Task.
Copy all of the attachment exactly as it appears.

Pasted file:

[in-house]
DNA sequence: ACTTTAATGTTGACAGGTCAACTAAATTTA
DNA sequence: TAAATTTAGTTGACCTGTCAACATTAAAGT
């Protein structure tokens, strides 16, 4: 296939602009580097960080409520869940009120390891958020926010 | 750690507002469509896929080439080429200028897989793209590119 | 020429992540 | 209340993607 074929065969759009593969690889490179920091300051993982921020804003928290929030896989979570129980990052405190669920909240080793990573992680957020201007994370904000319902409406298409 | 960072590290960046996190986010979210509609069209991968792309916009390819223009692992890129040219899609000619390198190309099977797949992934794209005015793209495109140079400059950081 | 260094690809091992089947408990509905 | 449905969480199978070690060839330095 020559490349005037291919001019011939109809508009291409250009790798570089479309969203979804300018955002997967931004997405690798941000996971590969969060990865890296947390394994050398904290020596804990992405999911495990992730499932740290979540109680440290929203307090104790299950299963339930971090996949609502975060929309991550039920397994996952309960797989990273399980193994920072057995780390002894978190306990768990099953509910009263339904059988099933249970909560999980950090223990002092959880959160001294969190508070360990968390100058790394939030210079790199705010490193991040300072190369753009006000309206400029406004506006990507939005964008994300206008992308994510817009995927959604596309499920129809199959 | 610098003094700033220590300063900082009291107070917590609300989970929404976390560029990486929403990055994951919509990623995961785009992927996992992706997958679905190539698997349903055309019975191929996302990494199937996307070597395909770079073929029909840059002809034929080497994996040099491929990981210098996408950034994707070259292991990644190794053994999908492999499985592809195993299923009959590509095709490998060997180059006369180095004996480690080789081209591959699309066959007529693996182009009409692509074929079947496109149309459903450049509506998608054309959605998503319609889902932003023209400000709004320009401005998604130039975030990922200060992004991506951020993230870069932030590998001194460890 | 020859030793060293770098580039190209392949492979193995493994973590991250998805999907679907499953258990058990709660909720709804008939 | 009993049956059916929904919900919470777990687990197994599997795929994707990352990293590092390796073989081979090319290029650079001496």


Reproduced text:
[in-house]
DNA sequence: ACTTTAATGTTGACAGGTCAACTAAATTTA
DNA sequence: TAAATTTAGTTGACCTGTCAACATTAAAGT
């Protein structure tokens, strides 16, 4: 296939602009580097960080409520869940009120390891958020926010 | 750690507002469509896929080439080429200028897989793209590119 | 020429992540 | 209340993607 074929065969759009593969690889490179920091300051993982921020804003928290929030896989979570129980990052405190669920909240080793990573992680957020201007994370904000319902409406298409 | 960072590290960046996190986010979210509609069209991968792309916009390819223009692992890129040219899609000619390198190309099977797949992934794209005015793209495109140079400059950081 | 260094690809091992089947408990509905 | 449905969480199978070690060839330095 020559490349005037291919001019011939109809508009291409250009790798570089479309969203979804300018955002997967931004997405690798941000996971590969969060990865890296947390394994050398904290020596804990992405999911495990992730499932740290979540109680440290929203307090104790299950299963339930971090996949609502975060929309991550039920397994996952309960797989990273399980193994920072057995780390002894978190306990768990099953509910009263339904059988099933249970909560999980950090223990002092959880959160001294969190508070360990968390100058790394939030210079790199705010490193991040300072190369753009006000309206400029406004506006990507939005964008994300206008992308994510817009995927959604596309499920129809199959 | 610098003094700033220590300063900082009291107070917590609300989970929404976390560029990486929403990055994951919509990623995961785009992927996992992706997958679905190539698997349903055309019975191929996302990494199937996307070597395909770079073929029909840059002809034929080497994996040099491929990981210098996408950034994707070259292991990644190794053994999908492999499985592809195993299923009959590509095709490998060997180059006369180095004996480690080789081209591959699309066959007529693996182009009409692509074929079947496109149309459903450049509506998608054309959605998503319609889902932003023209400000709004320009401005998604130039975030990922200060992004991506951020993230870069932030590998001194460890 | 020859030793060293770098580039190209392949492979193995493994973590991250998805999907679907499953258990058990709660909720709804008939 | 009993049956059916929904919900919470777990687990197994599997795929994707990352990293590092390796073989081979090319290029650079001496």